Shanghai Electric stuns with €600m bond

Chinese power generation firm debuts its first euro-denominated offering, upsizing it from an initial €500 million as yield-hungry European investors clamour for the notes.

Shanghai Electric made a stunning eurozone debt market debut late on Tuesday, successfully selling a €600 million ($669 million) five-year bond as it met with strong demand from yield-starved investors.

Rated A2/A/A, the Shanghai-based power generation firm priced the Reg S-only note at mid-swaps plus 80 basis points, 15bp tighter than the initial price guidance area, according to a term sheet seen by FinanceAsia.

Shanghai Electric, which raised the bond via its subsidiary Shanghai Electric Newage, expanded the offering from an original target size of €500 million, spurred by overwhelming interest from European investors, a source close to the deal said.

Ultra-low, and in some cases negative, borrowing rates in Europe — a product of the European Central Bank’s €1 trillion bond buying spree — have forced investors to pile into assets from Asian issuers in the hunt for better returns. That, in turn, has encouraged foreign issuers to tap the market for cheap funding.

The 10-year German bund yield, for example, fell 5bp to just 0.6% on Tuesday, according to Bloomberg data.

Shanghai Electric joins the wave of Chinese borrowers that have already taken advantage of rock-bottom euro borrowing costs, propelling euro-denominated offerings from Asian issuers to new heights.

According to Dealogic data, Asian euro-denominated bond volumes — translated into dollars terms — have reached $623.1 billion in the year-to-date period, which is almost double the volume recorded during the same period of 2014.

Eight of the 12 euro debt instruments sold this year are from Chinese issuers, including China Petrochemical Corp (Sinopec) and State Grid Corp of China.

Comparables

The nearest comparables for Shanghai Electric’s bond includes A3/BBB+ rated Beijing Enterprises's and A2/A/A+ rated Beijing Infrastructure Investment’s outstanding euro-denominated notes maturing in 2020 and 2018, respectively. These traded at mid-swap spreads of 114bp and 77bp, respectively, prior to the announcement of the deal, said a second source familiar with the transaction.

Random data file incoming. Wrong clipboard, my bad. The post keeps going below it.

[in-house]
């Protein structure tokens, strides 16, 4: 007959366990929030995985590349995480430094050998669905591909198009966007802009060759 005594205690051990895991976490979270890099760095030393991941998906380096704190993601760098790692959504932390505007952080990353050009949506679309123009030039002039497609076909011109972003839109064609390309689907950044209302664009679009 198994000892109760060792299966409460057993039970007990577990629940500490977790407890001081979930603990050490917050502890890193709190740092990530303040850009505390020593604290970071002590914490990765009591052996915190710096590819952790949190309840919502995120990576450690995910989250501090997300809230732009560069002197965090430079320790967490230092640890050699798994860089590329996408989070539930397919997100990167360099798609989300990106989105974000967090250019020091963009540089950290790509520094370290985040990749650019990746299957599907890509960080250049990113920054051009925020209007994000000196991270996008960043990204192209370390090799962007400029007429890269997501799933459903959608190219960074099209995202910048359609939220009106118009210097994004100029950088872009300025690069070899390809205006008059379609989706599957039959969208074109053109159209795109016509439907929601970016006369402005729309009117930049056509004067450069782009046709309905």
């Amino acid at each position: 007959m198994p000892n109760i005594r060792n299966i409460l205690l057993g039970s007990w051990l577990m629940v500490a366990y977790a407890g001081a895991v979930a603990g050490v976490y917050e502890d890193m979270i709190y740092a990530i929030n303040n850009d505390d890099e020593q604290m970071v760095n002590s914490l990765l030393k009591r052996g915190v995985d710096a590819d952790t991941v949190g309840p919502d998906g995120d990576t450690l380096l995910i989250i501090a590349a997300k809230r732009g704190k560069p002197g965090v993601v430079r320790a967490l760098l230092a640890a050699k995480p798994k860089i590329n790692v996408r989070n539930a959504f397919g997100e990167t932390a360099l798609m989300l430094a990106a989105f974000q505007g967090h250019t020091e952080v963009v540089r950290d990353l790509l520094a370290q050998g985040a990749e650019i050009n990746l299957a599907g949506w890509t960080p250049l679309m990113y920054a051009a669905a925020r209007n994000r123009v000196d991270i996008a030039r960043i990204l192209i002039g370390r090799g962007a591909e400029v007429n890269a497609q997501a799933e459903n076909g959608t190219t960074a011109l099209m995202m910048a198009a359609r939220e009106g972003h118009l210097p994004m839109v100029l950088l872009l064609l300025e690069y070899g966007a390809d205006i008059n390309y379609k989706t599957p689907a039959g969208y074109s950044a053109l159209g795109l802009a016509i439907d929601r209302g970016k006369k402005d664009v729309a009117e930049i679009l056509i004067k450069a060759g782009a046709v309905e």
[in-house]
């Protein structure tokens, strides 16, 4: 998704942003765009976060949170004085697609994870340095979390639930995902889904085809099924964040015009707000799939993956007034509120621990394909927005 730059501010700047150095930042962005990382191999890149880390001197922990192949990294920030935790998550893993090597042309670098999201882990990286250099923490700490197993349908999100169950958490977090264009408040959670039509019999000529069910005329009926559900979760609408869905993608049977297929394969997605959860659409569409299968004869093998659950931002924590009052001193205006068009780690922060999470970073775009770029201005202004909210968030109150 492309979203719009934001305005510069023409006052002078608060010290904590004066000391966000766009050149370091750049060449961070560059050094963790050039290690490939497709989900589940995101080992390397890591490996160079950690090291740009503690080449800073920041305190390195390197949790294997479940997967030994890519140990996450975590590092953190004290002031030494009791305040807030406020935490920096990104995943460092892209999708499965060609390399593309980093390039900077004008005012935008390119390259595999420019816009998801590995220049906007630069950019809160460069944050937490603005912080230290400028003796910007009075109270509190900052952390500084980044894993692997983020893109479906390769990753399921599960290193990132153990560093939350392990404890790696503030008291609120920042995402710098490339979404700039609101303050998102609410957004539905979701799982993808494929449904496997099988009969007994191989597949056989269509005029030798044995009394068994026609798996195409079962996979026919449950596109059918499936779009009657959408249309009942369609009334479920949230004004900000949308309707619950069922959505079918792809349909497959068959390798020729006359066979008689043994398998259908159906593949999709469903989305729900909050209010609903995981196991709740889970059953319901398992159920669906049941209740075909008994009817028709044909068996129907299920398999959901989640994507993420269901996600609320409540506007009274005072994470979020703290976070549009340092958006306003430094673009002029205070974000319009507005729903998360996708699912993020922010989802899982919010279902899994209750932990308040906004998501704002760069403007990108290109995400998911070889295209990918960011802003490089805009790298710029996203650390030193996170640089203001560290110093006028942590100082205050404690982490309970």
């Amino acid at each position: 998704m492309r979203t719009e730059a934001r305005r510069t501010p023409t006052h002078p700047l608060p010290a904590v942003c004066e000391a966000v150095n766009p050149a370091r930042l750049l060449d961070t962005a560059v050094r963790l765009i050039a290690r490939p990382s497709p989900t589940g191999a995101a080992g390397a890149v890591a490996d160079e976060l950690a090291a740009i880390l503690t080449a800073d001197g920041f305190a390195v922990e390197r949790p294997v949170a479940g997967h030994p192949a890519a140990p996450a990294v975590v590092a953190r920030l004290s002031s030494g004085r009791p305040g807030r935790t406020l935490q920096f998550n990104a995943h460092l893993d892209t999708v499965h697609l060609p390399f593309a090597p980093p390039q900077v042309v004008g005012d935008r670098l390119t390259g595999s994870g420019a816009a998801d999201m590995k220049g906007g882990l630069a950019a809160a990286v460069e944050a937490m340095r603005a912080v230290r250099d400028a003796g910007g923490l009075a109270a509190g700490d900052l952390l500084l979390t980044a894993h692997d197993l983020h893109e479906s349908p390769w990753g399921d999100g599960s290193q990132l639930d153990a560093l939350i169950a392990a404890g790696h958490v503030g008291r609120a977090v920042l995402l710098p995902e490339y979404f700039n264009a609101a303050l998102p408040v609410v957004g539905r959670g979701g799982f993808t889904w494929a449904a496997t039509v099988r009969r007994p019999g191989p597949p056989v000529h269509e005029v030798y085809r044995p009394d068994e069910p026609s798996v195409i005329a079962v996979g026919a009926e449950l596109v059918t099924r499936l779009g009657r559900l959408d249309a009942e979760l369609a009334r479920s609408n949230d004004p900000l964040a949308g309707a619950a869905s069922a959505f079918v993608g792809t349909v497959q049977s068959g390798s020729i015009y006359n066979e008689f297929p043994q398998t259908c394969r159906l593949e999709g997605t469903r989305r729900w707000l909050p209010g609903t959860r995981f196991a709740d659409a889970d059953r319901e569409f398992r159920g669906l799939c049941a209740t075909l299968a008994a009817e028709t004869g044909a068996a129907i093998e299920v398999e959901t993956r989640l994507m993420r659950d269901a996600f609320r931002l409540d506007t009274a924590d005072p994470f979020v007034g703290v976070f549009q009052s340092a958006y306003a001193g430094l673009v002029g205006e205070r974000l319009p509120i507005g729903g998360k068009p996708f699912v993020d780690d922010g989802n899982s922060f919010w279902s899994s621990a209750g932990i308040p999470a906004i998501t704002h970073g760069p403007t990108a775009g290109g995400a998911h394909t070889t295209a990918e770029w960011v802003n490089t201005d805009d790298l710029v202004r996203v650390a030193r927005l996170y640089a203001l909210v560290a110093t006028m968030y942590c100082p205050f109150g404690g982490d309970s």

Other comparables include Aa3/AA- rated Sinopec’s existing euro-denominated 2018 and 2022 paper, which traded at mid-swaps plus 42bp and 74bp, respectively, the source added.

The proceeds of the transaction will primarily be used by Shanghai Electric to refinance the €400 million bridge loans taken out by the company to fund the acquisition in 2014 of a 40% stake in Ansaldo Energia, an Italy-based gas turbine manufacturer, according to the issuer’s prospectus.

The remainder will be lent to Shanghai Electric Hong Kong, a unit of the guarantor Shanghai Electric Group, and used for mergers and acquisitions activity or to repay debt, buy products manufactured by the group for resale to customers, or to purchase equipment or raw materials.

Bank of China, Bank of China Hong Kong, CCB International, Deutsche Bank and Morgan Stanley are the joint global coordinators and bookrunners of the transaction. Other bookrunners include ABC International, Bank of China International, Haitong International, Huatai Financial Holdings Hong Kong, Intesa Sanpaolo, JP Morgan, and Societe Generale. 

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